The report also calls out the need to better understand how the placement of dredged sediments from the Toledo Harbor into the open waters of Lake Erie exacerbates the harmful algal blooms. Each year the U.S. Army Corps of Engineers dredges approximately two Empire State Buildings full of sediment from the Toledo harbor so that tanker ships can utilize the port.
Since the 1980's the Ohio Environmental Protection Agency (EPA) has asserted that this practice lowers water quality. In 2010, the Ohio EPA sent a letter to Lt. Colonel Daniel Snead at the Corps Buffalo District calling for the end to a harmful practice that they believed was exacerbating harmful algal blooms and impacting wildlife.
A Balanced Diet for Lake Erie: Reducing Phosphorus Loadings and Harmful Algal Blooms
"This has been a continual battle between the Ohio EPA, the people of the state, and the Army Corps," said Meyer. "We want the port to stay open, but we need to stop this harmful practice which reintroduces phosphorus into the water column, amongst other wildlife impacts."
When dredged sediments are dumped into the open waters of Lake Erie, phosphorus becomes resuspended into the water column—the water that spans from the bottom of the lake to the surface of the lake—smothering habitat as it settles out once again.
A couple of years ago the Ohio EPA started to propose rules that would limit open-lake disposal of dredge materials to no more than 50,000 cubic yards, but the U.S. Army Corps of Engineers stated that they would no longer dredge the Toledo Harbor. Not wanting to stop commerce at this port, the Ohio EPA reluctantly gives permission to dump dredged sediments that are contaminated with phosphorus year after year. In 2013, the U.S. Army Corps of Engineers dumped 1.1 million cubic yards of phosphorus laden sediments into the shallow waters of Lake Erie.
"How all of these sources play a role in fueling HABs in Lake Erie is why a TMDL is so badly needed for western Lake Erie," said Meyer. "Each year is like waiting for the loaded gun to fire."
Visit EcoWatch’s WATER page for more related news on this topic.
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By Gwen Ranniger
In the midst of a pandemic, sales of cleaning products have skyrocketed, and many feel a need to clean more often. Knowing what to look for when purchasing cleaning supplies can help prevent unwanted and dangerous toxics from entering your home.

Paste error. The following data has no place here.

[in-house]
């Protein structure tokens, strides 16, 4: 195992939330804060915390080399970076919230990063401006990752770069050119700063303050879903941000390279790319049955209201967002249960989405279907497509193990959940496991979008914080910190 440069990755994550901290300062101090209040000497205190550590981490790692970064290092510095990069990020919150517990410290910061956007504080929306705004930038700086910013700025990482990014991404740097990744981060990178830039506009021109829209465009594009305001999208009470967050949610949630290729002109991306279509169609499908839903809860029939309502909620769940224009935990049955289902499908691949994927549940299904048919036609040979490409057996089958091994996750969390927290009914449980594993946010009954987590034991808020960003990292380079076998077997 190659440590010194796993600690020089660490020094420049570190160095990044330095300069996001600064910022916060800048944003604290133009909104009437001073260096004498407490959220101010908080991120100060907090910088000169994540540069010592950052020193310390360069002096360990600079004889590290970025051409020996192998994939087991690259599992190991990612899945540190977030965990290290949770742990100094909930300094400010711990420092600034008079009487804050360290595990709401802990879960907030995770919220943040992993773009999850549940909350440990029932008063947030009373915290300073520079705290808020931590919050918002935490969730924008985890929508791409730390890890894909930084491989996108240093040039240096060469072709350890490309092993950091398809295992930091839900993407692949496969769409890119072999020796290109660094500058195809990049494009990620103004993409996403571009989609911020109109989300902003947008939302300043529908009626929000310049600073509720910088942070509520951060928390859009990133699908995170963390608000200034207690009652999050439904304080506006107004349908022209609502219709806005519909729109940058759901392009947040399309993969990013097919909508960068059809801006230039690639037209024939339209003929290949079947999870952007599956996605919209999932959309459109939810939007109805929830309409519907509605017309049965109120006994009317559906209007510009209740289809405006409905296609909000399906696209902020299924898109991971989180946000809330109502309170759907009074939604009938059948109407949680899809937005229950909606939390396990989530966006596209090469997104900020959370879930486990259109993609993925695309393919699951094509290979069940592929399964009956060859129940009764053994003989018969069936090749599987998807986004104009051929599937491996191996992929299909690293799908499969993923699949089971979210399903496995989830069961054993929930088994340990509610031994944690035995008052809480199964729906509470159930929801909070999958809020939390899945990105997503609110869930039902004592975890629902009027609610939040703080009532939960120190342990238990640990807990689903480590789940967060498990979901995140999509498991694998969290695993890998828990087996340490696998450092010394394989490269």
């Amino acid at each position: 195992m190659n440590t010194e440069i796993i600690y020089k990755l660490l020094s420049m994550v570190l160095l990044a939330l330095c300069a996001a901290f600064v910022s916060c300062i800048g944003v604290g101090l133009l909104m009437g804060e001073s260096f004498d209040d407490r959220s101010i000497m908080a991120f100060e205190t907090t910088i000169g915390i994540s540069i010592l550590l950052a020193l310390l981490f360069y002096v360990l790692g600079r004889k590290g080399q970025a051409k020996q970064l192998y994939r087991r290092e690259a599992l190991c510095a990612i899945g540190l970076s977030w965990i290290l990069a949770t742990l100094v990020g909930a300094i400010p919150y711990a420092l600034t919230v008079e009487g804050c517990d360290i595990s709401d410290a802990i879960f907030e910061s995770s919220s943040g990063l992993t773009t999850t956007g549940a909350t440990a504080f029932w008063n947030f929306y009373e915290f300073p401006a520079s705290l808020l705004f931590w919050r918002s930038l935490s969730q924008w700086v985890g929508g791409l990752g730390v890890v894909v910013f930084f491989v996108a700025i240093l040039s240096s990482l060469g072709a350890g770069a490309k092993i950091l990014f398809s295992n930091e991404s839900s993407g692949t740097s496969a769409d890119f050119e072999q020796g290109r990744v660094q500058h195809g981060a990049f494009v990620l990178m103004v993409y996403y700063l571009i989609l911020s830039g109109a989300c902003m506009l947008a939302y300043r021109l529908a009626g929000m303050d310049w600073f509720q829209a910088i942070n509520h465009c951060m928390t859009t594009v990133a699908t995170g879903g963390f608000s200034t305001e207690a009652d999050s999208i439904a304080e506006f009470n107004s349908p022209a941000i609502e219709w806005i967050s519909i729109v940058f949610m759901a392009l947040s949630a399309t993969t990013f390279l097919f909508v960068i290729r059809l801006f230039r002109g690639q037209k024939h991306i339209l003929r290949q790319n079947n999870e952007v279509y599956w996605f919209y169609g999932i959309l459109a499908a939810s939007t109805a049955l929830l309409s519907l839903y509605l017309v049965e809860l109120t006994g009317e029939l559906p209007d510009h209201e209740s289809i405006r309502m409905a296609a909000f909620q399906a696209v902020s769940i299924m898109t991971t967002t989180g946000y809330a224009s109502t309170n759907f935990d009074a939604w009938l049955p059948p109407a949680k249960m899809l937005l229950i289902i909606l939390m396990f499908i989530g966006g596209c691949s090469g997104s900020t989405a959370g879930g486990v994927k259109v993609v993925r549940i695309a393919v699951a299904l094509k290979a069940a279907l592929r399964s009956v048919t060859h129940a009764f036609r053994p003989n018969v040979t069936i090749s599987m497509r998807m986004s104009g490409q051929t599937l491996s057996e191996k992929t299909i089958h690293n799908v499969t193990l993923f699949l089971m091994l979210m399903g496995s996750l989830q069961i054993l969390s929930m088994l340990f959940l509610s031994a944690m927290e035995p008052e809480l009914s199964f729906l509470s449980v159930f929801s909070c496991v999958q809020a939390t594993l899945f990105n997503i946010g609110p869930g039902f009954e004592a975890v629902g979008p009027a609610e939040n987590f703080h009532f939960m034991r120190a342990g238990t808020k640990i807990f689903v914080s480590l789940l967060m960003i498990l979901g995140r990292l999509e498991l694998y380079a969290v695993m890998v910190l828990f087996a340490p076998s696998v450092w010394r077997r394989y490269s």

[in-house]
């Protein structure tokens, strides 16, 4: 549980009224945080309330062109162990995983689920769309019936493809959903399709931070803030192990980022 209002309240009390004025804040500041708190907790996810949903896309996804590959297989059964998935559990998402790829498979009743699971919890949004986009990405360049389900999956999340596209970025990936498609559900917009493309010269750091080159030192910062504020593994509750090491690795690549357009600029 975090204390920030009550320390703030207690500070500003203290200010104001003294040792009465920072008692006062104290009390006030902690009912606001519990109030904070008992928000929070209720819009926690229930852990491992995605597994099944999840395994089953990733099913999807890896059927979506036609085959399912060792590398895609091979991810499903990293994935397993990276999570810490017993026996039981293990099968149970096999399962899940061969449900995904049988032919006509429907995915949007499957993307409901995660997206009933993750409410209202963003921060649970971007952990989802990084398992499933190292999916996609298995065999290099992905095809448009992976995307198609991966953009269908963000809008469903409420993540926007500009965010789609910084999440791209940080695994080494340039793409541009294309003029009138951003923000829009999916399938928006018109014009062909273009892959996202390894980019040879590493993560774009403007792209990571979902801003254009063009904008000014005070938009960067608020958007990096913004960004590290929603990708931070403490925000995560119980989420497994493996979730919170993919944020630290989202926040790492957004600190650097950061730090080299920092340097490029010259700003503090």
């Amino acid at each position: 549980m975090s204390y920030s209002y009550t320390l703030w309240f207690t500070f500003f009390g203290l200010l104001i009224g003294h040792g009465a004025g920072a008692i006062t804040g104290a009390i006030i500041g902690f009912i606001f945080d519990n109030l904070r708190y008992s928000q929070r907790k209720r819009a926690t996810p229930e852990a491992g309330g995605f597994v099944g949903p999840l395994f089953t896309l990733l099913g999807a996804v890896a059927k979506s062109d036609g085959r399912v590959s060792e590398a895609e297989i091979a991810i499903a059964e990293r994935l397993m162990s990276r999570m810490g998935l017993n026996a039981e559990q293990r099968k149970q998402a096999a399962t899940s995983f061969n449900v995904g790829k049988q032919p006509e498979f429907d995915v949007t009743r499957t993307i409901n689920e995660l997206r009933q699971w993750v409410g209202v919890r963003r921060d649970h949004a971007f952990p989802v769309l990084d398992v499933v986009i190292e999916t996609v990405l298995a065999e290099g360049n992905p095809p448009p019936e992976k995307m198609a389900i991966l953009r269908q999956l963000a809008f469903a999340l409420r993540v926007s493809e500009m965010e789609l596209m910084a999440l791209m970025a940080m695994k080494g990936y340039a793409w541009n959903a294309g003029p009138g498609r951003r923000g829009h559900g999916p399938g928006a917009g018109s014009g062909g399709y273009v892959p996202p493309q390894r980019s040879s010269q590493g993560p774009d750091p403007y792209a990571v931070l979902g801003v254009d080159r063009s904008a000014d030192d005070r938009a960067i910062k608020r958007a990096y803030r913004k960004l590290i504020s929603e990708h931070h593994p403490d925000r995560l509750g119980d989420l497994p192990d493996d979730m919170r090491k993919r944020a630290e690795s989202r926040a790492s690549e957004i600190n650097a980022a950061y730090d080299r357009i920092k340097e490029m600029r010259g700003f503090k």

1. Fragrance – Avoid It<p>One of the fastest ways to narrow down your product options is immediately eliminating any product that promotes a fragrance, or parfum. That scent of "fresh breeze" or lemon might initially smell good, but the fragrance does not last. What does last? The concoction of various undisclosed and unregulated chemicals that created that fragrance.</p><p>Many fragrances contain phthalates, which are linked to many health risks including reproductive problems and cancer.</p>
2. With Bleach? Do Without<p>Going scent-free should have narrowed down your options substantially – now, check the front of the remaining packaging. Any that include ammonia or chlorine bleach ought to go, as these substances are irritating and corrosive to your body. While bleach is commonly known as a powerful disinfectant, there are safer alternatives that you can use in your home, such as sodium borate or hydrogen peroxide.</p><p>While you're at it, check if there are any warnings on the label – "flammable," "use in ventilated area," etc. – if the product is hazardous, that's a red flag and should be avoided.</p>
3. Check the Back Label<p>Flip to the back of the remaining contenders and check out that ingredient list. Less is more, here. Opt for a shorter ingredient list with words you recognize and/or can pronounce.</p><p>You may notice many products do not have ingredient lists – while this doesn't necessarily mean they contain toxic ingredients, transparency is key. Feel free to look up a list online, or stick to products that are open about their ingredients.</p>